Mom Says American Airlines ‘Lost’ Evidence in Son’s In-Flight Death

Jakub Porzycki/Getty Images
Jakub Porzycki/Getty Images

A Bronx mother is suing American Airlines for the wrongful death of her 14-year-old son, which she claims the airline failed to prevent. She also says the airline “lost” crucial evidence in the case.

Melissa Arzu claims American Airlines broke Federal Aviation Administration policy by flying with a faulty defibrillator on board, failing to properly train flight attendants to use the machine, and then failing to provide the device when her lawyer attempted to obtain it, according to a complaint filed in the Northern District of Texas on May 13.

In June 2022, Arzu and her son Kevin Greenidge were flying from Honduras to Miami on their way back home to New York when Greenidge suddenly “experienced a medical emergency,” the complaint says. Greenidge was allegedly unconscious and unresponsive, the complaint continues, and “after some delay,” airline personnel assisted by directing medically-trained passengers to give the boy CPR.

Then, the complaint says, the flight attendants arrived with the defibrillator stocked on board. But they “struggled to figure out how to turn on and operate” the machine, and when they finally got it working, the machine failed to deliver the shock that the suit claims could have saved Greenidge’s life.

“Each time the [defibrillator] gave a ‘clear’ warning for people to step back from Greenidge’s body so that a shock could be administered, a shock was not delivered. Instead, the machine simply kept advising that CPR should be continued,” the complaint reads.

The plane was forced to make an emergency landing in Cancún, Mexico, where Greenidge was rushed to the hospital. There, he was pronounced dead.

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Arzu’s suit claims that before her lawyers filed their complaint, they tried multiple times to inspect the defibrillator that flight personnel used on the boy. But each time, the airline denied their requests, the suit says.

“Based on conversations with American Airlines’ counsel and the airline’s refusal to permit inspection of the AED machine, it appears the AED machine has either been destroyed or put back into service and ‘lost,’” the complaint reads.

Arzu’s lawyers claim that the airline’s misplacement of the device, whether intentional or not, seriously undermines the case laid out by the plaintiff. Among other things, the lawyers wrote, “the missing evidence would provide concrete proof of key details and contested facts,” such as the exact time the machine was turned on and utilized—clarifying delays in medical response—and whether or not the machine actually delivered the shock to Greenidge’s body.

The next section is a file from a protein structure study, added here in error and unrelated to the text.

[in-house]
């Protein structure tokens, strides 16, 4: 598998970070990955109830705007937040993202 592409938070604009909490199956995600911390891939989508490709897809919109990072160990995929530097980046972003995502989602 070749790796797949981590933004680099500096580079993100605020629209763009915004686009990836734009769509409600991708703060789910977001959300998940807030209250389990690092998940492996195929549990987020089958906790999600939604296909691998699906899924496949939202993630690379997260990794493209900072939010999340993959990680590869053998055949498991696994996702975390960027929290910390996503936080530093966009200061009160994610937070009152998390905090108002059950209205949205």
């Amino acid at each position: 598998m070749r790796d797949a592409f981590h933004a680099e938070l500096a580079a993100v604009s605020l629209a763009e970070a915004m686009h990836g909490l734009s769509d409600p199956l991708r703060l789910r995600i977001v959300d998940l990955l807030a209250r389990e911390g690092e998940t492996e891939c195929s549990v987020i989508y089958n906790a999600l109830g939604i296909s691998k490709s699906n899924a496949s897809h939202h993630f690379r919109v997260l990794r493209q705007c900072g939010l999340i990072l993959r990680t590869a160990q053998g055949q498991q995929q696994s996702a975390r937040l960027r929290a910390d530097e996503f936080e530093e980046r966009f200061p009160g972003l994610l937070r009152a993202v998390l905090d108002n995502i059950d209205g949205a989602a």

The absence of the machine also prevents investigators from determining whether American broke FAA’s policy by flying without a functioning defibrillator, the complaint says. The FAA has required passenger flights to carry working defibrillators since 2004, and it prohibits flights from taking off if the equipment is missing or faulty.

Representatives for American Airlines declined to comment on the case. “Our thoughts are with Mr. Greenidge’s loved ones,” they said in a statement to The Daily Beast.

Arzu and her lawyers maintain that American Airlines has been negligent and at times antagonistic in their conduct with the heartbroken family ever since Greenidge’s death.

According to the suit, the airline failed to pay Arzu the advance $113,100 it owed her, per the company’s policy, when a passenger dies on board. The airline also fought to move the trial to Texas, where the company is headquartered, instead of in New York, where Arzu lives and had initially filed.

“American’s decision to contest jurisdiction in New York, Kevin’s home, definitely compounds the damage to my client, Ms. Arzu, because she is now forced to litigate her case thousands of miles away,” Crowe told The Daily Beast.

Arzu said the long litigation process had taken a toll on her after the already painful loss of her child. But she refused to give up.

“It made me feel hopeless,” she said in a statement. But, she added, “I want answers from American Airlines. I never want this to happen to a child or family again.”

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